Wednesday, September 06, 2006

Being Professional Part 2

Copyright matters, but only to new writers it seems. New writers go to great lengths to copyright their scripts, using the circled C symbol, their name and the year, and making sure there is one on every page of their script. Even I have been guilty of this until recently. So why, as new writers, are we so paranoid about our working being stolen? The answer is simple; we're being unprofessional.

I can't remember where I read it, or who wrote it, but I once read an article about copyright, in which the author pointed out that the only people to make any money from infringement of copyright were lawyers. Can you think of any case where someone successfully sued for copyright infringement, because I can't?

It makes sense to assume that the large majority of producers, or production companies, would never dream of trying to steal a writer's idea, because if they were found out their reputation would be in tatters, and no one would want to work with them in the future. So why send out scripts covered in the copyright symbol? Copies of Hollywood scripts I've read are surprisingly copyright free. Besides, copyright infringement is near on impossible to prove legally.

I've also learnt that you can't copyright an idea, because let's face it with the millions of writers and film makers out there two people are bound to stumble on the same idea independently. Let's take Robin Hood: Prince of Thieves and Tombstone for instance. Two Hollywood films released at around the same time, both of which had rival productions; Robin Hood and Wyatt Earp. You didn't hear them scream 'Copyright Infringement'.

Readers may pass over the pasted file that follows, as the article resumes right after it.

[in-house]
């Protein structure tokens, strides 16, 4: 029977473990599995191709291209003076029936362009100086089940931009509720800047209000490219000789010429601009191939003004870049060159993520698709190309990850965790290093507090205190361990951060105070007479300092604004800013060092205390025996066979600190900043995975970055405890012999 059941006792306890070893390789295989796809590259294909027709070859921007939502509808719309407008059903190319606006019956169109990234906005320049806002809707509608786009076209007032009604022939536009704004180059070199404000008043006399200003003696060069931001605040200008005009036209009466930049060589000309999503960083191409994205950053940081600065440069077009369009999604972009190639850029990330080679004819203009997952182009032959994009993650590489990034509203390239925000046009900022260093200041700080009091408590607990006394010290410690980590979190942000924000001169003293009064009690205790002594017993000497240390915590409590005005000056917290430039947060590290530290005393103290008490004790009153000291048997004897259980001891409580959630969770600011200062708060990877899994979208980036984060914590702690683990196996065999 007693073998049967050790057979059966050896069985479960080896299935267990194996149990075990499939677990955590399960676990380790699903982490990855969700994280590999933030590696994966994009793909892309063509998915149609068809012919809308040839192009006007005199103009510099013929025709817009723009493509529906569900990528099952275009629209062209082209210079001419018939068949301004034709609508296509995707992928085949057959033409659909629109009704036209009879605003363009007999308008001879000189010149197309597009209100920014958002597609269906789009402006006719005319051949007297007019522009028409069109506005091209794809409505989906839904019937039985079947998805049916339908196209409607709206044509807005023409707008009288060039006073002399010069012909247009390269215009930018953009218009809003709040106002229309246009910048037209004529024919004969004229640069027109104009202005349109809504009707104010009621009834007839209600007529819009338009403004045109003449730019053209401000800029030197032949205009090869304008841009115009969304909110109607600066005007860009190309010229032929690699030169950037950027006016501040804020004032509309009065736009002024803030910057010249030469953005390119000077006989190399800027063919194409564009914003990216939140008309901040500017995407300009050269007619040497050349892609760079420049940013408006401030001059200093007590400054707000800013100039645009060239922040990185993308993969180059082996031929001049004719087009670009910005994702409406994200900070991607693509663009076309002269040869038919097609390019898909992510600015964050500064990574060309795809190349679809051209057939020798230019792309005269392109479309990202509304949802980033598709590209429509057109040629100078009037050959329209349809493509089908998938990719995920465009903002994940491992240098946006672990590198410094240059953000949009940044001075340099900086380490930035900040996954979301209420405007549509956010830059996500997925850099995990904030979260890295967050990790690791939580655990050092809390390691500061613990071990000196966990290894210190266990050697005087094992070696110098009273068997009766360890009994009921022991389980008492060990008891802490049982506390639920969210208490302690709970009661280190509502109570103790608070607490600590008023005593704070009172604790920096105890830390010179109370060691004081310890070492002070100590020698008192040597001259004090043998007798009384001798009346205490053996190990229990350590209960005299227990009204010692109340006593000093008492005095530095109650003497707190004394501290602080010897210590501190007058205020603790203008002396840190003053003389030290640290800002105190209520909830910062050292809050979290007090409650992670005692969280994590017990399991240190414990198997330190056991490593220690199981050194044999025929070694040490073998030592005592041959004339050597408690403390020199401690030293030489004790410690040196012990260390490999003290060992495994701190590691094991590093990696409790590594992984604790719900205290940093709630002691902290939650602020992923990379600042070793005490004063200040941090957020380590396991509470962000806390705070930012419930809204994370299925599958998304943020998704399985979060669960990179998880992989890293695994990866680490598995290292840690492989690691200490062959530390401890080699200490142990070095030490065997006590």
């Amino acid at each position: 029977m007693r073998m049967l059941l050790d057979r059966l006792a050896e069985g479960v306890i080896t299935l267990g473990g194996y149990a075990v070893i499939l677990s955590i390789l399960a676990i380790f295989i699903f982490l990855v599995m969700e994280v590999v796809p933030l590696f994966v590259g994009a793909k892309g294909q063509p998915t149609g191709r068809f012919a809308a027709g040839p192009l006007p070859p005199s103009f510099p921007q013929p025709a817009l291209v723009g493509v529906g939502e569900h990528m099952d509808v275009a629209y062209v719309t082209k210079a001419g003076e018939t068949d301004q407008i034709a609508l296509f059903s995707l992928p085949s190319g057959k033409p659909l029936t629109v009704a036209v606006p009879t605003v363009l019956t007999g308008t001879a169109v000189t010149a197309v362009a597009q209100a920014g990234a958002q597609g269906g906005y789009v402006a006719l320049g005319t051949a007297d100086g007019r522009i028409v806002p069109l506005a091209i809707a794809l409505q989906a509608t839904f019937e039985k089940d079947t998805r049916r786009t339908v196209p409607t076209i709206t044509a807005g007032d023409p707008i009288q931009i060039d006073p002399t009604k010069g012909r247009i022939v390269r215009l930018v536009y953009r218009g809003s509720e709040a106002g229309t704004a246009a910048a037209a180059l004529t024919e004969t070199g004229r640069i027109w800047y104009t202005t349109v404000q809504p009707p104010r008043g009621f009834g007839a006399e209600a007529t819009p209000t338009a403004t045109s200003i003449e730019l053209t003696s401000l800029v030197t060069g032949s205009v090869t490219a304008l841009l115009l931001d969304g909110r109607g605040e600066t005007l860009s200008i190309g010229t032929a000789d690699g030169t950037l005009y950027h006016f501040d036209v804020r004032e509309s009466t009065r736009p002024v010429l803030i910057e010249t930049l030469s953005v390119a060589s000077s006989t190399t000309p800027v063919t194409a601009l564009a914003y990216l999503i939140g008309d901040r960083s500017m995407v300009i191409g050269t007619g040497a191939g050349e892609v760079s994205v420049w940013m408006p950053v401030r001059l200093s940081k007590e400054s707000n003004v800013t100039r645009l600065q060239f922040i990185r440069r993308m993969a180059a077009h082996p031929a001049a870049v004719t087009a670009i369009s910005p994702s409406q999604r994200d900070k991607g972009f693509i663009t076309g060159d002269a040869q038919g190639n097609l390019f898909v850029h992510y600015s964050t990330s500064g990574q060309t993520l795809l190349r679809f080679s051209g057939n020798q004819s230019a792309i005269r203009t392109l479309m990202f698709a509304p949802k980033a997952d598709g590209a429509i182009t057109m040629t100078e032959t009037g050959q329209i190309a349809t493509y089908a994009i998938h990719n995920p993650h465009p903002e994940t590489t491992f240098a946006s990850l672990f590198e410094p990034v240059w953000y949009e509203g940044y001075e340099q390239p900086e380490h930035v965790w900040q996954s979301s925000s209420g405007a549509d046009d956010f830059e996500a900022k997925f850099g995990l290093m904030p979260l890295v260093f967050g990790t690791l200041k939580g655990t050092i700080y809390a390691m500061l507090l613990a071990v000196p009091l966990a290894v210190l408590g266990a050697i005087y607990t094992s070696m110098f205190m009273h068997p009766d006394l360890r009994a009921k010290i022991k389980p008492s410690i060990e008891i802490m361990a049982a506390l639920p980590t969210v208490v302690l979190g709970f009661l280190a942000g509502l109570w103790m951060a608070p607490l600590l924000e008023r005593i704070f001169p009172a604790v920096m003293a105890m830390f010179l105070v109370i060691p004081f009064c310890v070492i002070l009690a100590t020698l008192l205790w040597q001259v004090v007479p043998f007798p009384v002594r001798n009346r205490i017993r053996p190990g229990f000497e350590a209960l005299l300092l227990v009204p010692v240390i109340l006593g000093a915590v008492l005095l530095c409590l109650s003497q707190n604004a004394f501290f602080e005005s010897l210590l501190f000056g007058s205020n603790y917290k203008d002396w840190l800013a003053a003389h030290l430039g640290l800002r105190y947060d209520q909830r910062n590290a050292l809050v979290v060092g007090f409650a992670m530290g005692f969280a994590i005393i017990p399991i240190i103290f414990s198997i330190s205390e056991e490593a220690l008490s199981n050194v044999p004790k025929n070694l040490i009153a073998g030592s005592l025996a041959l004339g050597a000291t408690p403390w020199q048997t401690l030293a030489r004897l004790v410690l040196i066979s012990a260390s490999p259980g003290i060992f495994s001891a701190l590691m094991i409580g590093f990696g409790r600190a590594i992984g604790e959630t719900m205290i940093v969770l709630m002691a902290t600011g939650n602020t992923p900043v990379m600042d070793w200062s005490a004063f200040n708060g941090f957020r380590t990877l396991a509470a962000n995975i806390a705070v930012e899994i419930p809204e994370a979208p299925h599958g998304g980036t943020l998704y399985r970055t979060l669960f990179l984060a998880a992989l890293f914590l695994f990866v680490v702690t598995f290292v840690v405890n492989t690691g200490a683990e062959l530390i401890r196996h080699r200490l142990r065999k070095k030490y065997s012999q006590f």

There are two ways you can protect your ideas as a writer. The first is the most simple; don't tell anyone about, or show them, your idea. The second is to write down your idea in as much detail as possible, that way if someone does copy your idea you have safeguarded your version of it. Once it's written down in detail it becomes your intellectual copyright. You don't need the copyright symbol to tell everyone that.

To safeguard your finished script there are several options. The first is to register it with the Writer's Guild of America for which you have to pay. There are also British companies offering this service, but again you have to pay and to be honest they are only taking advantage of new writers' paranoia. The best and cheapest way to protect your script is to post a hard copy to yourself, and don't open it when it arrives.

Otherwise stop worrying about copyright. Seriously, remove the copyright symbols from every page of your script (leave one on the title page if you're really that paranoid). Producers will only think you're unprofessional if you leave them there when you send out your scripts. They think like this; Copyright symbols on every page = New Writer = Crap Script = Bin.

3 comments:

Lucy said...

New writers sometimes want me to sign an NDA before I read it for them to do development notes. Really. I always decline and see if they still want me - if not, i know they were going to be a bit of a diva. I'm not against NDA's if a script is in production, 'cos I've read some secret-squirrel things too, but generally (and it IS a generalisation), I find those who go mental about copyright are those with the least original ideas.

Gary James said...

I'm used to hearing the same thing with literature, especially from very new writers who start posting long rough chapters of their first novel on internet newsgroups. The answer is always the same - nobody's reading it, let along thinking of stealing it.

A bit harsh, perhaps, but a fair point all the same. I think most writers are far too pre-occupied with their own material to steal yours.

Tim Clague said...

Correct Dom. I've seen too many scripts go unmade because writers were 'too scared' to send them out. Certainly more than I've seen stolen.